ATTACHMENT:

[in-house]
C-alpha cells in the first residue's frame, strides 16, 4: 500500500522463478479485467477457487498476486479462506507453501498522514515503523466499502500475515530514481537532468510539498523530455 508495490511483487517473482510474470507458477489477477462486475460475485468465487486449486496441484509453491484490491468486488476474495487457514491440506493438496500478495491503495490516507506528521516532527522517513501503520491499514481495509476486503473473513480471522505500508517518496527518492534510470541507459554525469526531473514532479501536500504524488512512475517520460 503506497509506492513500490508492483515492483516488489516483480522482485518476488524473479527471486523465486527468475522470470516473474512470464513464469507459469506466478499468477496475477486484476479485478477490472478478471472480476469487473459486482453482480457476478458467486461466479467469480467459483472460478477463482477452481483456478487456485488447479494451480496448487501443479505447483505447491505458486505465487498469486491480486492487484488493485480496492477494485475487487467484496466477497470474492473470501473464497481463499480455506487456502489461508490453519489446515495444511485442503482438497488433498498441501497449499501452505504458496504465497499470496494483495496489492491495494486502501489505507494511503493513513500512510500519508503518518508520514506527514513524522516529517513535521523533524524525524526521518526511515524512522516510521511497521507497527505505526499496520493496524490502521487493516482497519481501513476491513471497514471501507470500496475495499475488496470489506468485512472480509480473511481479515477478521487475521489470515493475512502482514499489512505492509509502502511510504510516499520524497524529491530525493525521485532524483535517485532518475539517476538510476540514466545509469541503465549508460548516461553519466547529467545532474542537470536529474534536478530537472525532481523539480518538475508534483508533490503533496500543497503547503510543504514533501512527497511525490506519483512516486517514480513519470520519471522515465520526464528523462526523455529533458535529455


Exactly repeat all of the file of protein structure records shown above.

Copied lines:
[in-house]
C-alpha cells in the first residue's frame, strides 16, 4: 500500500522463478479485467477457487498476486479462506507453501498522514515503523466499502500475515530514481537532468510539498523530455 508495490511483487517473482510474470507458477489477477462486475460475485468465487486449486496441484509453491484490491468486488476474495487457514491440506493438496500478495491503495490516507506528521516532527522517513501503520491499514481495509476486503473473513480471522505500508517518496527518492534510470541507459554525469526531473514532479501536500504524488512512475517520460 503506497509506492513500490508492483515492483516488489516483480522482485518476488524473479527471486523465486527468475522470470516473474512470464513464469507459469506466478499468477496475477486484476479485478477490472478478471472480476469487473459486482453482480457476478458467486461466479467469480467459483472460478477463482477452481483456478487456485488447479494451480496448487501443479505447483505447491505458486505465487498469486491480486492487484488493485480496492477494485475487487467484496466477497470474492473470501473464497481463499480455506487456502489461508490453519489446515495444511485442503482438497488433498498441501497449499501452505504458496504465497499470496494483495496489492491495494486502501489505507494511503493513513500512510500519508503518518508520514506527514513524522516529517513535521523533524524525524526521518526511515524512522516510521511497521507497527505505526499496520493496524490502521487493516482497519481501513476491513471497514471501507470500496475495499475488496470489506468485512472480509480473511481479515477478521487475521489470515493475512502482514499489512505492509509502502511510504510516499520524497524529491530525493525521485532524483535517485532518475539517476538510476540514466545509469541503465549508460548516461553519466547529467545532474542537470536529474534536478530537472525532481523539480518538475508534483508533490503533496500543497503547503510543504514533501512527497511525490506519483512516486517514480513519470520519471522515465520526464528523462526523455529533458535529455